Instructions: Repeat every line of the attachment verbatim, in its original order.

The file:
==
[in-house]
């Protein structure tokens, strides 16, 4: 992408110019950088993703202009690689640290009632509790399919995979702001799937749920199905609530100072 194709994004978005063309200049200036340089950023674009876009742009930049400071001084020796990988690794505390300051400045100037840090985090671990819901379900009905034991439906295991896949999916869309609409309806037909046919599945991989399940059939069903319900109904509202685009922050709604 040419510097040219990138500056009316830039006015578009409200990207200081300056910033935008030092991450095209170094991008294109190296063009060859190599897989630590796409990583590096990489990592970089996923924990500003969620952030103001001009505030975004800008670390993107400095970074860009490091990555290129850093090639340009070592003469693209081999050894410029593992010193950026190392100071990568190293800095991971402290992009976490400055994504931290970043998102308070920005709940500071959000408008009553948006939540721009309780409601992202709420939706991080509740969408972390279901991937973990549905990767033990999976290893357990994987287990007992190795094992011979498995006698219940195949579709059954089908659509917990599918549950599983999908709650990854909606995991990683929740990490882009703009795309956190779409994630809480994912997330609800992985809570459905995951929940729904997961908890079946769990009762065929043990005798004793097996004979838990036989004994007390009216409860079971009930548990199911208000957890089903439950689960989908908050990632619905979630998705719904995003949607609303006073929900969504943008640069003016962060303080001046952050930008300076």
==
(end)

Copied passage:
[in-house]
């Protein structure tokens, strides 16, 4: 992408110019950088993703202009690689640290009632509790399919995979702001799937749920199905609530100072 194709994004978005063309200049200036340089950023674009876009742009930049400071001084020796990988690794505390300051400045100037840090985090671990819901379900009905034991439906295991896949999916869309609409309806037909046919599945991989399940059939069903319900109904509202685009922050709604 040419510097040219990138500056009316830039006015578009409200990207200081300056910033935008030092991450095209170094991008294109190296063009060859190599897989630590796409990583590096990489990592970089996923924990500003969620952030103001001009505030975004800008670390993107400095970074860009490091990555290129850093090639340009070592003469693209081999050894410029593992010193950026190392100071990568190293800095991971402290992009976490400055994504931290970043998102308070920005709940500071959000408008009553948006939540721009309780409601992202709420939706991080509740969408972390279901991937973990549905990767033990999976290893357990994987287990007992190795094992011979498995006698219940195949579709059954089908659509917990599918549950599983999908709650990854909606995991990683929740990490882009703009795309956190779409994630809480994912997330609800992985809570459905995951929940729904997961908890079946769990009762065929043990005798004793097996004979838990036989004994007390009216409860079971009930548990199911208000957890089903439950689960989908908050990632619905979630998705719904995003949607609303006073929900969504943008640069003016962060303080001046952050930008300076």